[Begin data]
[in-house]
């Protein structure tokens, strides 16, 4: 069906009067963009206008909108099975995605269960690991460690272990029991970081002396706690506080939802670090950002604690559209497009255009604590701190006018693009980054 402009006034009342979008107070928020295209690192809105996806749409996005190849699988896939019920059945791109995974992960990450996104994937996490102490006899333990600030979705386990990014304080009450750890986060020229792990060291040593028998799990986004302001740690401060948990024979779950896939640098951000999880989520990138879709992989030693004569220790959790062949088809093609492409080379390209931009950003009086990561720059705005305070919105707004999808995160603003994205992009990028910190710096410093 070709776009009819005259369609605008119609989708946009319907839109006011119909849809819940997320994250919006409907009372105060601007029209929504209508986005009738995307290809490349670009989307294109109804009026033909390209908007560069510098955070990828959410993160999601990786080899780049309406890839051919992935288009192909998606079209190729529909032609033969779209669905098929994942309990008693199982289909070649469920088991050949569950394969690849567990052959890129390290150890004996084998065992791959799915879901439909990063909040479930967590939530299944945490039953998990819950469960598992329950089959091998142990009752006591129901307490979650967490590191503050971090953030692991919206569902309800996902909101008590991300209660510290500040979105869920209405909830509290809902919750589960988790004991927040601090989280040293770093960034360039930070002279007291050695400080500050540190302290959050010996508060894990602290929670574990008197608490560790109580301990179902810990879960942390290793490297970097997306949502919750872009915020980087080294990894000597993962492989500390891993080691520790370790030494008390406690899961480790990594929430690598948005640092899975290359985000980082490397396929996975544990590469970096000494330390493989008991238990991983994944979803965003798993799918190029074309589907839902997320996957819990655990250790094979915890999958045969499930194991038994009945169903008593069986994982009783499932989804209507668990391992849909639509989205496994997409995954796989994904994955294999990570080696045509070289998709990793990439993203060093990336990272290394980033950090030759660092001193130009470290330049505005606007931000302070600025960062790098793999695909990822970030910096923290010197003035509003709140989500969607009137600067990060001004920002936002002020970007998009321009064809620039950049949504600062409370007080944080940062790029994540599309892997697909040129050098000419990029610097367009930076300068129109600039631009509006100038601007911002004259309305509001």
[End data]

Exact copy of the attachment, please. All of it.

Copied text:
[in-house]
């Protein structure tokens, strides 16, 4: 069906009067963009206008909108099975995605269960690991460690272990029991970081002396706690506080939802670090950002604690559209497009255009604590701190006018693009980054 402009006034009342979008107070928020295209690192809105996806749409996005190849699988896939019920059945791109995974992960990450996104994937996490102490006899333990600030979705386990990014304080009450750890986060020229792990060291040593028998799990986004302001740690401060948990024979779950896939640098951000999880989520990138879709992989030693004569220790959790062949088809093609492409080379390209931009950003009086990561720059705005305070919105707004999808995160603003994205992009990028910190710096410093 070709776009009819005259369609605008119609989708946009319907839109006011119909849809819940997320994250919006409907009372105060601007029209929504209508986005009738995307290809490349670009989307294109109804009026033909390209908007560069510098955070990828959410993160999601990786080899780049309406890839051919992935288009192909998606079209190729529909032609033969779209669905098929994942309990008693199982289909070649469920088991050949569950394969690849567990052959890129390290150890004996084998065992791959799915879901439909990063909040479930967590939530299944945490039953998990819950469960598992329950089959091998142990009752006591129901307490979650967490590191503050971090953030692991919206569902309800996902909101008590991300209660510290500040979105869920209405909830509290809902919750589960988790004991927040601090989280040293770093960034360039930070002279007291050695400080500050540190302290959050010996508060894990602290929670574990008197608490560790109580301990179902810990879960942390290793490297970097997306949502919750872009915020980087080294990894000597993962492989500390891993080691520790370790030494008390406690899961480790990594929430690598948005640092899975290359985000980082490397396929996975544990590469970096000494330390493989008991238990991983994944979803965003798993799918190029074309589907839902997320996957819990655990250790094979915890999958045969499930194991038994009945169903008593069986994982009783499932989804209507668990391992849909639509989205496994997409995954796989994904994955294999990570080696045509070289998709990793990439993203060093990336990272290394980033950090030759660092001193130009470290330049505005606007931000302070600025960062790098793999695909990822970030910096923290010197003035509003709140989500969607009137600067990060001004920002936002002020970007998009321009064809620039950049949504600062409370007080944080940062790029994540599309892997697909040129050098000419990029610097367009930076300068129109600039631009509006100038601007911002004259309305509001």